“In his new book, The Evangelical President, Bill Sammon paints a riveting portrait of a president who is as committed to worldwide democracy as he is to his faith—and guided by legitimate principles that his critics aren’t willing to understand. In this far-reaching book, Sammon details:
Why Bush believes the Republicans will hold the White House in 2008″

Interesting. Haven’t read the book, probably won’t read the book, but I’m beginning to come to the same conclusion.
Let the most popular candidate win: Instant runoff voting is simple and effective.
By John B. Anderson (1980 Presidential candidate)
I wish we could get as 72-25 vote, condemning Blackwater, something actually under Congressional budgetary control. Anyway, MoveOn has moved from Petraeus – Leave Petraeus alone! to a much more appealing target, Rudy Giuliani:

Pat Buchanan (!) on the hysteria that greeted the request of Iran’s Mahmoud Ahmadinejad to lay a wreath at Ground Zero.
If Bill O’Reilly Was a Rapper.


USA News

I’ve been musing over the London bombing fall week. Not about why. One of my fellow bloggers, Greg Burgas has an interesting theory on that. He’s kidding. Sorta.

It’s more about what is news and why do we respond the way we do. It was the late House speaker Tip O’Neill that famously said: “All politics is local.” And in THIS country, it seems that almost all NEWS is local. Oh, yeah, there’s an international segment in the broadcast, but it’s so often about OUR soldier in Iraq or OUR local celebrity. When Ismail Merchant of Merchant-Ivory films fame died, it was a LOCAL story in the local paper, because Merchant had a farm in nearby Columbia County. (Two mentions of Columbia County in three days. Gads.) Of course, it does not always have to be positive. The Houston trucker who transported illegal immigrants in his vehicle, several of whom died, is a local story because he used to live in Schenectady.

Some guy I read was complaining, and this is a heavy-duty paraphrase, “London was bombed. Why is the second lead, ‘Is America next?’ Why is it always about us?”

If someone conducted a poll, and the responses were honest, I’m betting that the 7/7 bombing in London was more palpable to most Americans than…let’s take a comparable example, the 3/11 bombing in Madrid last year. Both attacks likely the work of the same organization, and twice as many people died in Spain than in Great Britain. So why IS that? Is it because the Brits speak our language? (Actually, we speak THEIR language, but let’s not complicate things here.) Is it because of our common heritage? (They’re more like US.)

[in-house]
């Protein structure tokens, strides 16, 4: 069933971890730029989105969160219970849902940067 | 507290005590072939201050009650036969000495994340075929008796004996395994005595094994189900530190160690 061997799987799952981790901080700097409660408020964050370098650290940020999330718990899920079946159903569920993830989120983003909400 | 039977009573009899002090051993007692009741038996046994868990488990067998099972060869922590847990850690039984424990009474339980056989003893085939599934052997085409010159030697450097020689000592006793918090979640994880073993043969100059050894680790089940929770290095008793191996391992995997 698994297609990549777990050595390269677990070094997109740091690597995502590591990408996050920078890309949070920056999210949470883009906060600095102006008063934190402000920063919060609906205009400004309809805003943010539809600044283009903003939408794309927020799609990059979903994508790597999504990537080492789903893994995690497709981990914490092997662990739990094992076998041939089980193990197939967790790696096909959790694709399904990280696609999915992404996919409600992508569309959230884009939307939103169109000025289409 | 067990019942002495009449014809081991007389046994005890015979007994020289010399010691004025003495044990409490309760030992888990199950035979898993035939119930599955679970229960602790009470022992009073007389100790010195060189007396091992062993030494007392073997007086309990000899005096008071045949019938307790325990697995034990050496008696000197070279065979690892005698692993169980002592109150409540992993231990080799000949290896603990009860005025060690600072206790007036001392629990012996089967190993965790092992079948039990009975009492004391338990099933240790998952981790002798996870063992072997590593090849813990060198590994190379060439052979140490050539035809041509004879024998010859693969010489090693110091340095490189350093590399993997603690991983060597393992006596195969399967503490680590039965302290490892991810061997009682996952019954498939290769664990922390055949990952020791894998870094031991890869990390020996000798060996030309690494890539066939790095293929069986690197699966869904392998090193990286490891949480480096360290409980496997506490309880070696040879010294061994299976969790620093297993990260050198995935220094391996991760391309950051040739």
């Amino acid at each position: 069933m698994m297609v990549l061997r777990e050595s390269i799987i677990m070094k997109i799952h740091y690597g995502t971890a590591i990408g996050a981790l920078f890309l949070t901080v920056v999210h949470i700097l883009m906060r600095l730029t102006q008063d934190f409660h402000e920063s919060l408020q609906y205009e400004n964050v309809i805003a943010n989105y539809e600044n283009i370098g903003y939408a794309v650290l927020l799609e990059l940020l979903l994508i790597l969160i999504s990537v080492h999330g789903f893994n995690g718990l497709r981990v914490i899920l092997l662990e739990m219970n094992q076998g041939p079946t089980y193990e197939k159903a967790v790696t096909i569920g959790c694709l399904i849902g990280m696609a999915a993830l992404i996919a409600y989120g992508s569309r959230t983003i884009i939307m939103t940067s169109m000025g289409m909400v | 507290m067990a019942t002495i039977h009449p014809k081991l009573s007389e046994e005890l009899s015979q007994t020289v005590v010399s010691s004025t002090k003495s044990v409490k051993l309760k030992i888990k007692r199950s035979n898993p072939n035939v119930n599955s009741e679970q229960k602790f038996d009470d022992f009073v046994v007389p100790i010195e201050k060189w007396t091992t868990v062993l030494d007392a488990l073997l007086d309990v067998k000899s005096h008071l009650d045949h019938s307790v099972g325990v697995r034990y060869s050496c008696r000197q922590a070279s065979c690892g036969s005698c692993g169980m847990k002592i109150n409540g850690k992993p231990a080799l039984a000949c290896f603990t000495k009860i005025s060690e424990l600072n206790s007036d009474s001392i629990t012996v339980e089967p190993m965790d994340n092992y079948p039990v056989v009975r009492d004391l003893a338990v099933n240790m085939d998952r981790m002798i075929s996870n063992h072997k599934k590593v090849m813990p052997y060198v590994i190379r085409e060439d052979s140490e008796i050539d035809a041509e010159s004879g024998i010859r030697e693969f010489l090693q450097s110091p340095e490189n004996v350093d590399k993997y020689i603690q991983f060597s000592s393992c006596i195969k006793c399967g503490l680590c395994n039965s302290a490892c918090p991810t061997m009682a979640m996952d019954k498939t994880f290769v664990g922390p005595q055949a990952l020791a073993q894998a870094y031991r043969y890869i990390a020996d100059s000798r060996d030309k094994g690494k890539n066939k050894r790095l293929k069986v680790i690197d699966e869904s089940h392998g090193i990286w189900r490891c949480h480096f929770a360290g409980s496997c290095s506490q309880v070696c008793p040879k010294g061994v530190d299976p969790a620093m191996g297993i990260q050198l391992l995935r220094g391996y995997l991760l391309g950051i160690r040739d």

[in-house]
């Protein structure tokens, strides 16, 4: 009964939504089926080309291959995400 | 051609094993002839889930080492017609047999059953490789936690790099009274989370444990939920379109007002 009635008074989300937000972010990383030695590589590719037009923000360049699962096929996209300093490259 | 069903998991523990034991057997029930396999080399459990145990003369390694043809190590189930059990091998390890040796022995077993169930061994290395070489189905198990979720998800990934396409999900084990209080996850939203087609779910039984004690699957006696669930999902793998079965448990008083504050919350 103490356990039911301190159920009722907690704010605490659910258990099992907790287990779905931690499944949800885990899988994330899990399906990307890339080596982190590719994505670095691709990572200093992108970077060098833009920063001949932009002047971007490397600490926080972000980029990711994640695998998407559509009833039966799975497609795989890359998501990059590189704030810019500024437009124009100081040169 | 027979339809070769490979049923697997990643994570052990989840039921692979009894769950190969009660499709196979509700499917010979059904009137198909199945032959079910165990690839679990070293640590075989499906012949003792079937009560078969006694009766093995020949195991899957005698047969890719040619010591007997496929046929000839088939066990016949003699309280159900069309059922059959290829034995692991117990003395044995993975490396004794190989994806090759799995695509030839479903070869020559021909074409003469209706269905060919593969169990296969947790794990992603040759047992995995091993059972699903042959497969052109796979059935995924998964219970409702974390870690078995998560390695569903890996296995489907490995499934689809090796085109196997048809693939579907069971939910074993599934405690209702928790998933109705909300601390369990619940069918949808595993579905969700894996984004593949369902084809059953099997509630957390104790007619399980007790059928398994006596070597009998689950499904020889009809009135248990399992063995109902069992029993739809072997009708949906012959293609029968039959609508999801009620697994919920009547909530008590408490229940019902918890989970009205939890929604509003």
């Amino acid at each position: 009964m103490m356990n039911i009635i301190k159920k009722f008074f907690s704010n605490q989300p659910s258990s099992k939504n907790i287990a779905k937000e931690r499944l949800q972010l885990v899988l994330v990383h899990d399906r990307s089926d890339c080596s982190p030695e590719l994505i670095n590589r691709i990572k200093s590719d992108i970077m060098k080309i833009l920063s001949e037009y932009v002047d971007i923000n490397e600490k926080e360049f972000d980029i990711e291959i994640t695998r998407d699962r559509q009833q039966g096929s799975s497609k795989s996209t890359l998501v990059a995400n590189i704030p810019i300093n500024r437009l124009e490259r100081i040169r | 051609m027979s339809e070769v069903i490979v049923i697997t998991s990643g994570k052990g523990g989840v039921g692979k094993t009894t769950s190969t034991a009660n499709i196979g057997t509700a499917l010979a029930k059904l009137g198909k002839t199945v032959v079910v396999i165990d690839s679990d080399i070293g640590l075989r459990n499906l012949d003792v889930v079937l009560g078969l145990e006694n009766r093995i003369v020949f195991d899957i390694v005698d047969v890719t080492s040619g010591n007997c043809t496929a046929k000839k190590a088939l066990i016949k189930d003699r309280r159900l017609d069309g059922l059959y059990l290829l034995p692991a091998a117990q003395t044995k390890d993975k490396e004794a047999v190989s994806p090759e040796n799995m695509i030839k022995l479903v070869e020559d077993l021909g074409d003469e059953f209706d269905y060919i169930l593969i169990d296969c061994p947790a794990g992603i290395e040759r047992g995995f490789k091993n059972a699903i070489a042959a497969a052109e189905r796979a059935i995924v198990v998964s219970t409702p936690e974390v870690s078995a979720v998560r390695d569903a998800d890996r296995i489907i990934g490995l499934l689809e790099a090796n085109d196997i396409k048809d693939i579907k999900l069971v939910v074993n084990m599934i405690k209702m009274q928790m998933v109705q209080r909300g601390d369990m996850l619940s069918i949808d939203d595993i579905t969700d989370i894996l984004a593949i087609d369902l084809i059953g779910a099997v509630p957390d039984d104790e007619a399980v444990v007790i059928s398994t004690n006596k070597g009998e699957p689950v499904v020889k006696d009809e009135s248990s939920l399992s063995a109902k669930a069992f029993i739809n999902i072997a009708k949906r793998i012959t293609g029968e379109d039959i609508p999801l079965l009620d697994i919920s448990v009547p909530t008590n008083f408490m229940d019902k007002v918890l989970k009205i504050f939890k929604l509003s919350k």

I remember seeing a story on ABC News about a young black woman of 22 who disappeared in Illinois, and her mother, who was NOT well spoken, trying to get the media involved in her disappearance. Her mother was told, “No, she’s 22. NO one would be interested.” Then Dru Sjodin, 22-year old blonde student from North Dakota goes missing and it’s national news. Indeed, now there’s Dru’s Law, the National Sex Offender Public Database Act of 2005 being offered up in Congress. Meanwhile, I don’t even remember the name of that young black woman or know whether she was ever found. Was it that Dru Sjodin looked more like US (well, not me specifically…)

Bam, Iran was destroyed by an earthquake on December 26, 2003. The initial reports said that 30,000 were killed, later upped to 43,000. It barely made two news cycles. I had initially thought that the reason that the Christmastime tsunami of 2004 was so newsworthy, long before anyone knew the death toll, was because there were so many people with video cameras showing the devastation, and that may be true. But inevitably, there were those stories about how Americans and people like US who lost their lives, because we can RELATE to them.

Indeed, there have been floods in Bangladesh and China over the past 40 years that have taken more lives than the tsunami, but that barely hit our consciousness, if at all. Maybe it was also the novelty of the tsunami. Or maybe it’s that news people like to say “tsunami” and hope that the graphics department spells it correctly.

Why Laci Peterson and not other victims of violent crimes has something to do, I’m told, with identification with Laci – heck, we call her by her by her first name, as though we KNEW her.

When I’m close to the border with Canada and watch the CBC news, it seemed to be more…balanced. When I watched the news in Barbados in 1999, the same thing- a greater awareness of the whole world picture.

How is it that the Great Melting Pot can be so xenophobic? I ask, not out of anger, but out of concern.

(I always hate posing questions that I really can’t answer.)